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Why San Diegans Don’t Buy San Diego Oranges


Aired 11/2/09

Oranges grown in San Diego County are considered some of the tastiest in the world. They’re sweet, with a hint of acid. But few San Diegans are eating them.

Video unavailable. Read transcript below.

Above: Even though local farmers produce tons of oranges a year, San Diego residents prefer oranges shipped from other parts of the world.

Oranges grown in San Diego County are considered some of the tastiest in the world. They’re sweet, with a hint of acid. But few San Diegans are eating them.

Many of the oranges picked from this grove in Escondido are actually eaten thousands of miles away. The first leg of the journey is a truck trip to a packing house like this one in Riverside where they’re sorted, washed, boxed and shipped out.

“They’ll go to Japan. They’ll go to Korea. They’ll go to India. They’ll go to Bangladesh," said John Demshky, president and CEO of the Corona College Heights packing house in Riverside. "They’ll go to China, Vietnam, Taiwan and Russia and a couple of places in the Middle East.”

“The color and taste of San Diego fruit is quite popular overseas so most of our San Diego fruit we send overseas.”

So if most of the nearly 95,000 tons of oranges grown each year in the county end up in foreign countries, whose oranges are we eating? Demshky said it depends on the season and how effort we’re willing to devote to eat an orange.

“The consumer has said long ago, they prefer a seedless orange. The only time of the year you can get a seedless orange is from the Southern Hemisphere so that would be Australia, Chile or South Africa," he said.

We also like our oranges to be easy to peel like the navels from Australia and, well, we like our oranges to be orange. Locally grown oranges have a thinner skin and a greenish tinge. Demshky said the color is merely cosmetic.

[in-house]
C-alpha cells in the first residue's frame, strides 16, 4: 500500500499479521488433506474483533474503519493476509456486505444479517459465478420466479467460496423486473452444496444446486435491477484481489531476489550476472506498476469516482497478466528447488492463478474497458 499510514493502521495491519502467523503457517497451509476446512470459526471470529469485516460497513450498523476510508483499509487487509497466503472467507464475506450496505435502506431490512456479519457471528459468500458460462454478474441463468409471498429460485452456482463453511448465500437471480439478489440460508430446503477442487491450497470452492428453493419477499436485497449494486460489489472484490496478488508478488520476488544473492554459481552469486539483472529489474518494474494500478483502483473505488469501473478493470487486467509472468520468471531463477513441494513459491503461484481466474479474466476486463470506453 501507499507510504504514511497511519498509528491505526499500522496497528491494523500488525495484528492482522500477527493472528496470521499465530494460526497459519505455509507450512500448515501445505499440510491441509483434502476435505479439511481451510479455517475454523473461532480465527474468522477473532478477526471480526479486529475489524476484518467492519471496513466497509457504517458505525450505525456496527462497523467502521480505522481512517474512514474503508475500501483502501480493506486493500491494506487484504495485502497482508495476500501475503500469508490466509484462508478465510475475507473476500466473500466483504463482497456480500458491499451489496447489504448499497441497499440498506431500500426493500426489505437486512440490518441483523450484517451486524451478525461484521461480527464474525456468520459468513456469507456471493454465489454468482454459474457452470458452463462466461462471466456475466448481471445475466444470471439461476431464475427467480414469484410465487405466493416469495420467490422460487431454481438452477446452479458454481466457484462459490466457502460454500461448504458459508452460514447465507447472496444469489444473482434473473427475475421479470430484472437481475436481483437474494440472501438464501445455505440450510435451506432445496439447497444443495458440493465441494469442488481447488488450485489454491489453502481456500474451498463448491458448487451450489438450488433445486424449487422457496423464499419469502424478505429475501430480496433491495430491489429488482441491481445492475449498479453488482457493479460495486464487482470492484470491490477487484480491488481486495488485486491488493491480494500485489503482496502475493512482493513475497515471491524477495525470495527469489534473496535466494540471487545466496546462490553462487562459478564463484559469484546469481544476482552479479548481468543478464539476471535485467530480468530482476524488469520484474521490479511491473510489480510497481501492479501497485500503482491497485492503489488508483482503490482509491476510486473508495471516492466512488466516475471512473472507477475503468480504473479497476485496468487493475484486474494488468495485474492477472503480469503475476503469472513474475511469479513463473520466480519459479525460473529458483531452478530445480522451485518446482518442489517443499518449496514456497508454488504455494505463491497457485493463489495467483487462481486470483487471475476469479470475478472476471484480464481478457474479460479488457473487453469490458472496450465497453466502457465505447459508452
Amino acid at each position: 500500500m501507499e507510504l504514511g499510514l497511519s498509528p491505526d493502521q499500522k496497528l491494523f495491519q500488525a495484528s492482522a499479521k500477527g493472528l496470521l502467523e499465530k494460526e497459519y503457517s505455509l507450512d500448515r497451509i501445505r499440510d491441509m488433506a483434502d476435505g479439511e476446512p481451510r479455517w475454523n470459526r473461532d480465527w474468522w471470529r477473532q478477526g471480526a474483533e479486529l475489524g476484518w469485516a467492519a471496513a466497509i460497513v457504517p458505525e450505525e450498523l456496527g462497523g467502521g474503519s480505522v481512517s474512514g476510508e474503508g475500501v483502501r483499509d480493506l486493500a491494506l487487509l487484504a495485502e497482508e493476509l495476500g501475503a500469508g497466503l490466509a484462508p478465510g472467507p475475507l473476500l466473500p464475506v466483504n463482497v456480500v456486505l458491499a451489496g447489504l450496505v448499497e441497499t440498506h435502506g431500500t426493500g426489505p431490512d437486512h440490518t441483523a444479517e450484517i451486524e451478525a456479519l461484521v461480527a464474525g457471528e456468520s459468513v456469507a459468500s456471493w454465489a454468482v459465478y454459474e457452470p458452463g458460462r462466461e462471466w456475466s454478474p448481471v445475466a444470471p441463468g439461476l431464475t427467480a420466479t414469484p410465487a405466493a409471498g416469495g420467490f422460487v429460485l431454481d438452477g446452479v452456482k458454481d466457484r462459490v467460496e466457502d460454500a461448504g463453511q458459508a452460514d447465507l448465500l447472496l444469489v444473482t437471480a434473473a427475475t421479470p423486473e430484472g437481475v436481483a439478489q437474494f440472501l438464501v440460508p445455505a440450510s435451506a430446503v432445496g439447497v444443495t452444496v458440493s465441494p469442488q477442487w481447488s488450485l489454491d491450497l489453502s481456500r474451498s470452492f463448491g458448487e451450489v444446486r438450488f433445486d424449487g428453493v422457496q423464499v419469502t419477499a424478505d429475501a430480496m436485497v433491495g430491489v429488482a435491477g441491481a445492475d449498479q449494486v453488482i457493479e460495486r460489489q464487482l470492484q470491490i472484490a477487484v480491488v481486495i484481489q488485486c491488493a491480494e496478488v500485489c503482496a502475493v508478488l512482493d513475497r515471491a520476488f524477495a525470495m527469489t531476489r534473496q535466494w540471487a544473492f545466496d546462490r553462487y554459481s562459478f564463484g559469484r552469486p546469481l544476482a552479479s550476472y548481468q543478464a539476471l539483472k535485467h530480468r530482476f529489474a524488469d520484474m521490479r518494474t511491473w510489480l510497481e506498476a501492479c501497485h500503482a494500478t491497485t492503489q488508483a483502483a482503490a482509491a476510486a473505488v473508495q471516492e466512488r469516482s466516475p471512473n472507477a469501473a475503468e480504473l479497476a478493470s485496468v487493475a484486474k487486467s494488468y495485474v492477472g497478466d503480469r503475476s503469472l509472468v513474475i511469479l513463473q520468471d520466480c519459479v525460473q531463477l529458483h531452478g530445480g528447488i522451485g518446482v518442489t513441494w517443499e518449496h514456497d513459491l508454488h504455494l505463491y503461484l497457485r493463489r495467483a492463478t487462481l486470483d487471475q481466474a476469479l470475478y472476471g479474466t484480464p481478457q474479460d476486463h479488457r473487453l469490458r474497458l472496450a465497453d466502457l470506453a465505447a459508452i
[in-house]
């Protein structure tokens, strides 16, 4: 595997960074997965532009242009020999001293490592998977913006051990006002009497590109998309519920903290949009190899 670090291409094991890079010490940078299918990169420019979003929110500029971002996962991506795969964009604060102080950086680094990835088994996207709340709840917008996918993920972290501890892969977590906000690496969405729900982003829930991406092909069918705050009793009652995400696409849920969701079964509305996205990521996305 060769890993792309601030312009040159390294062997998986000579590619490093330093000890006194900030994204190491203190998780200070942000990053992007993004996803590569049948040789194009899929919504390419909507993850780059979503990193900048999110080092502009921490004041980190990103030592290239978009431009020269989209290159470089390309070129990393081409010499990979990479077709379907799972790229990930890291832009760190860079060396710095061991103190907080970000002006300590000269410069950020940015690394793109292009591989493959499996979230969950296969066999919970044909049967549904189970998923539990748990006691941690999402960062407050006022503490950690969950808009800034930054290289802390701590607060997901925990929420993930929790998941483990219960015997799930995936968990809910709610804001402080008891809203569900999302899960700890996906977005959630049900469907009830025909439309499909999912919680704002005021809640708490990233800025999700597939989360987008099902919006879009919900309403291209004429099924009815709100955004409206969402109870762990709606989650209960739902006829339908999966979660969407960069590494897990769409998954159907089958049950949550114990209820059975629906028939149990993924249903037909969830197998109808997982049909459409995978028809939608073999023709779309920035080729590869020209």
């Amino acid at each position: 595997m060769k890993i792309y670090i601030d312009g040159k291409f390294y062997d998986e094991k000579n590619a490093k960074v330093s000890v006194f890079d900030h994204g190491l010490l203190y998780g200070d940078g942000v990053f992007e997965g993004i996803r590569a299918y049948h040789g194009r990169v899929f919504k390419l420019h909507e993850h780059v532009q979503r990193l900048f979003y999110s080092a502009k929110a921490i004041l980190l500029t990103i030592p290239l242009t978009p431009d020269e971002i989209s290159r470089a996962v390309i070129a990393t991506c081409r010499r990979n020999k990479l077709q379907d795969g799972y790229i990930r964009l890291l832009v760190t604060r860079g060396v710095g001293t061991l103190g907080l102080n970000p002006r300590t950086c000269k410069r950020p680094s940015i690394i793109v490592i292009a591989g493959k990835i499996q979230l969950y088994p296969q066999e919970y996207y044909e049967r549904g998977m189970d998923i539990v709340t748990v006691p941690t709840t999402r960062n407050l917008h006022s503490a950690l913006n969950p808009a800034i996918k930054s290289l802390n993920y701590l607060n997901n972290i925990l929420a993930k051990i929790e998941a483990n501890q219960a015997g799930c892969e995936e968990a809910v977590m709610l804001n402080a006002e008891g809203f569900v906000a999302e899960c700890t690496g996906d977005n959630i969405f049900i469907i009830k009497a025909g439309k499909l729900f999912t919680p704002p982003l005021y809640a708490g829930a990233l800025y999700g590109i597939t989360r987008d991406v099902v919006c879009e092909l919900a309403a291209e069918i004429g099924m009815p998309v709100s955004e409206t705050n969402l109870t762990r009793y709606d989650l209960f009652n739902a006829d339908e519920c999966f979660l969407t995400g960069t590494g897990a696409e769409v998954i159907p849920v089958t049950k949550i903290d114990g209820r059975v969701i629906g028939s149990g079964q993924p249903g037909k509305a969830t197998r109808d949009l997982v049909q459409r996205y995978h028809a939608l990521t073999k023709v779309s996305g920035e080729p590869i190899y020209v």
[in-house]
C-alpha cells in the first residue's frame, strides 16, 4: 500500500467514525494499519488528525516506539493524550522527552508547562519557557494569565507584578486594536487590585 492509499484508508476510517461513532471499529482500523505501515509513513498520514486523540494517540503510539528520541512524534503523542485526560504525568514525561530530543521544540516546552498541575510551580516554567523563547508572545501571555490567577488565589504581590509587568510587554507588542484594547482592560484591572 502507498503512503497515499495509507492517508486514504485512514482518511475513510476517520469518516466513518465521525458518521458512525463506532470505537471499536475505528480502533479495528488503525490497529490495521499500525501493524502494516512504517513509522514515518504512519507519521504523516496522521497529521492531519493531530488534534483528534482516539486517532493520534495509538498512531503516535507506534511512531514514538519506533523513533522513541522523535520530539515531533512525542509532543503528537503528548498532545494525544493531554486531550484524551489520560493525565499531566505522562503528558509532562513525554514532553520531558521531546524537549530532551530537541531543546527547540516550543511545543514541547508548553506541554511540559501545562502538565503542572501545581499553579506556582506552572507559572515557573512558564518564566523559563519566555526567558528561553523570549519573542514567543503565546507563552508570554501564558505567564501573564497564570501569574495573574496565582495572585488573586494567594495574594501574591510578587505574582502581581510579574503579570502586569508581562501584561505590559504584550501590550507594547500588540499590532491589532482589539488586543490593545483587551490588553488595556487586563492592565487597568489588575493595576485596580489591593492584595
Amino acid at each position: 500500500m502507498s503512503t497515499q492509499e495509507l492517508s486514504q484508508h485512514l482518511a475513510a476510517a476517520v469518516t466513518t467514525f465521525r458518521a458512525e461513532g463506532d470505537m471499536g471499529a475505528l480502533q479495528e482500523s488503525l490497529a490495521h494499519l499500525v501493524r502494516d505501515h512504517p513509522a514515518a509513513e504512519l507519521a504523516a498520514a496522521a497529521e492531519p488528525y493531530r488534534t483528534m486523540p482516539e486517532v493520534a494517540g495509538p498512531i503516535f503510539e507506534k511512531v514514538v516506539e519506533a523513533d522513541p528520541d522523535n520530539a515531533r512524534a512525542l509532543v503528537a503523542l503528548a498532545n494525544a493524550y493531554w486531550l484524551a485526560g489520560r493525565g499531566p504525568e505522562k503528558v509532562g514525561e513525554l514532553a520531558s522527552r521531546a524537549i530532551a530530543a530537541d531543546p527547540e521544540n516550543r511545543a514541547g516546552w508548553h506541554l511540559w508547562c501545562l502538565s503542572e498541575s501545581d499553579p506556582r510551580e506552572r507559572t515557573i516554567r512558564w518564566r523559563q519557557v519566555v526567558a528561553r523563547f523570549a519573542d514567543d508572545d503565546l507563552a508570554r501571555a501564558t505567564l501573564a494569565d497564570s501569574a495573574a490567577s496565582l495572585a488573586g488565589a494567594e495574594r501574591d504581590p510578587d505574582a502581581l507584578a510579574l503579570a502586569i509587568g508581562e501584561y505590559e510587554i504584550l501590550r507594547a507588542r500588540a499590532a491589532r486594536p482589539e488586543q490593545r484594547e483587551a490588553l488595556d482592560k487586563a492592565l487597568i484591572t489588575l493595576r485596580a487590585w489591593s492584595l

“It’s not an indication of the flavor of the orange at all," he said. “They’re sweet, juicy and an excellent orange.”

Seventy-nine-year-old Ben Hillibrecht has grown oranges in Escondido for most of his life. He said he wishes more San Diegans bought his fruit.

“You can’t make people eat them just because they’re grown here," he said. "I think they’re missing the boat but people they buy it with their eyes not the taste.”

Even though he says his oranges are tastier, he can’t compete with the imports so he exports his.

“We can’t put them into the market for the price they’re putting them into the market because their labor is cheaper and it rains there," Hillbrecht said. "It just puts us out of business. Unfortunately, it’s the truth and the problem we have is largely the price of water, probably even exceeds the issues of the price of labor.”

Eric Larson, who is executive director of the San Diego County Farm Bureau, said “Our water is imported here from great distances from the Colorado River or the Sacramento Delta and the price of water has been going up very rapidly but the price we receive the product has not correspondingly been raised. It’s been flat.”

That’s causing local growers to rethink their crops in an area that’s produced oranges for well over 100 years.

“I see citrus groves that have been abandoned. In other words, the water has been turned off," said Larson. "And so now the trees are becoming more skeletons of what they were. “

Larson said if more people bought local oranges, the trend could be reversed.

“When a farmer sells their fruits or vegetables in the traditional wholesale retail train of handling, the farmer gets about 19 cents of the food dollar, a very small amount, but if a farmer sells their food through a farmer’s market directly to the consumer, they’re getting 100 percent of the food dollar.”

Larson said San Diegans need to decide whether they even want produce grown here. If they do, they need to come to grips with paying more because of rising water prices.